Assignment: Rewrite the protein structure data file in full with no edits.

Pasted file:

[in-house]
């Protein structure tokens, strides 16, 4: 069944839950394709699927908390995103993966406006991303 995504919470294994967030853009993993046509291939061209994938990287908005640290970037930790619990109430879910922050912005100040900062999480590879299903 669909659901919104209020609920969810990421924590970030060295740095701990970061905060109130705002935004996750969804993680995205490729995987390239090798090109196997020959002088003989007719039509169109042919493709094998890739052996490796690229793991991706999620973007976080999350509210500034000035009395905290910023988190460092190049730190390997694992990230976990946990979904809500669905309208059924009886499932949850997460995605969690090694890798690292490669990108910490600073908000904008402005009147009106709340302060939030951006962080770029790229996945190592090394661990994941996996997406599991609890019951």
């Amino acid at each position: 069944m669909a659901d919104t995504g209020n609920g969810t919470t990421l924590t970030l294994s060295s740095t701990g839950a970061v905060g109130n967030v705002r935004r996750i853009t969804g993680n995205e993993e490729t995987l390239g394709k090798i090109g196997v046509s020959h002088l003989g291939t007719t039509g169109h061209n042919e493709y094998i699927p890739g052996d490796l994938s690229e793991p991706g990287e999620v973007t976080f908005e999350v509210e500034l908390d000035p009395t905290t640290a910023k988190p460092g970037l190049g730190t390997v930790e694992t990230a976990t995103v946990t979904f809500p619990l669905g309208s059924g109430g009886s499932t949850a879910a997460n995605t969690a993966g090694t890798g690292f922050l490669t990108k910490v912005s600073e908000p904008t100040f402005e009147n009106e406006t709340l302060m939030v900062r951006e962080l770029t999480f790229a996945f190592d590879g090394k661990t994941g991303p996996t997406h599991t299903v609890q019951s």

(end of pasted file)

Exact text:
[in-house]
């Protein structure tokens, strides 16, 4: 069944839950394709699927908390995103993966406006991303 995504919470294994967030853009993993046509291939061209994938990287908005640290970037930790619990109430879910922050912005100040900062999480590879299903 669909659901919104209020609920969810990421924590970030060295740095701990970061905060109130705002935004996750969804993680995205490729995987390239090798090109196997020959002088003989007719039509169109042919493709094998890739052996490796690229793991991706999620973007976080999350509210500034000035009395905290910023988190460092190049730190390997694992990230976990946990979904809500669905309208059924009886499932949850997460995605969690090694890798690292490669990108910490600073908000904008402005009147009106709340302060939030951006962080770029790229996945190592090394661990994941996996997406599991609890019951």
């Amino acid at each position: 069944m669909a659901d919104t995504g209020n609920g969810t919470t990421l924590t970030l294994s060295s740095t701990g839950a970061v905060g109130n967030v705002r935004r996750i853009t969804g993680n995205e993993e490729t995987l390239g394709k090798i090109g196997v046509s020959h002088l003989g291939t007719t039509g169109h061209n042919e493709y094998i699927p890739g052996d490796l994938s690229e793991p991706g990287e999620v973007t976080f908005e999350v509210e500034l908390d000035p009395t905290t640290a910023k988190p460092g970037l190049g730190t390997v930790e694992t990230a976990t995103v946990t979904f809500p619990l669905g309208s059924g109430g009886s499932t949850a879910a997460n995605t969690a993966g090694t890798g690292f922050l490669t990108k910490v912005s600073e908000p904008t100040f402005e009147n009106e406006t709340l302060m939030v900062r951006e962080l770029t999480f790229a996945f190592d590879g090394k661990t994941g991303p996996t997406h599991t299903v609890q019951s």